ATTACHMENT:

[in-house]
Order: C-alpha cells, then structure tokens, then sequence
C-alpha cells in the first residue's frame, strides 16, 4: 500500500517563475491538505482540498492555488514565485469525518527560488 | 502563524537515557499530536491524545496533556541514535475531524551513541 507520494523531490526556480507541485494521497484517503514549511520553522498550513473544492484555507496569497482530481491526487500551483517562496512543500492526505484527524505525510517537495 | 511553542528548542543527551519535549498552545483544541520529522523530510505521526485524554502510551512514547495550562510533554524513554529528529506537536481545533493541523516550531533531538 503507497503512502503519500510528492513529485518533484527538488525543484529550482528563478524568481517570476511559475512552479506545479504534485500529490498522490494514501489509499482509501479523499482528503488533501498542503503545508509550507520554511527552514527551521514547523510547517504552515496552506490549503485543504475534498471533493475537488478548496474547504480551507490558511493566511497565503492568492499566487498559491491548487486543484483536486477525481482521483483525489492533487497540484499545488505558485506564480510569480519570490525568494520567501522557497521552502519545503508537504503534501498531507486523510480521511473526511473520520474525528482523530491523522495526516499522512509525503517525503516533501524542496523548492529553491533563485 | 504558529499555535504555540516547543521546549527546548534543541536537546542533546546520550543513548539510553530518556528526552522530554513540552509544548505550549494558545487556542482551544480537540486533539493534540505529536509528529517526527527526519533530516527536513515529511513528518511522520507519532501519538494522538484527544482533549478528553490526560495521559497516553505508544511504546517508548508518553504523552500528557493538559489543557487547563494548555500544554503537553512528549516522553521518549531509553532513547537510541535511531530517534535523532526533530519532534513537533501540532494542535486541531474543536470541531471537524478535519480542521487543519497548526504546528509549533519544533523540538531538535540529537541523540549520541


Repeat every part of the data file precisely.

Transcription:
[in-house]
Order: C-alpha cells, then structure tokens, then sequence
C-alpha cells in the first residue's frame, strides 16, 4: 500500500517563475491538505482540498492555488514565485469525518527560488 | 502563524537515557499530536491524545496533556541514535475531524551513541 507520494523531490526556480507541485494521497484517503514549511520553522498550513473544492484555507496569497482530481491526487500551483517562496512543500492526505484527524505525510517537495 | 511553542528548542543527551519535549498552545483544541520529522523530510505521526485524554502510551512514547495550562510533554524513554529528529506537536481545533493541523516550531533531538 503507497503512502503519500510528492513529485518533484527538488525543484529550482528563478524568481517570476511559475512552479506545479504534485500529490498522490494514501489509499482509501479523499482528503488533501498542503503545508509550507520554511527552514527551521514547523510547517504552515496552506490549503485543504475534498471533493475537488478548496474547504480551507490558511493566511497565503492568492499566487498559491491548487486543484483536486477525481482521483483525489492533487497540484499545488505558485506564480510569480519570490525568494520567501522557497521552502519545503508537504503534501498531507486523510480521511473526511473520520474525528482523530491523522495526516499522512509525503517525503516533501524542496523548492529553491533563485 | 504558529499555535504555540516547543521546549527546548534543541536537546542533546546520550543513548539510553530518556528526552522530554513540552509544548505550549494558545487556542482551544480537540486533539493534540505529536509528529517526527527526519533530516527536513515529511513528518511522520507519532501519538494522538484527544482533549478528553490526560495521559497516553505508544511504546517508548508518553504523552500528557493538559489543557487547563494548555500544554503537553512528549516522553521518549531509553532513547537510541535511531530517534535523532526533530519532534513537533501540532494542535486541531474543536470541531471537524478535519480542521487543519497548526504546528509549533519544533523540538531538535540529537541523540549520541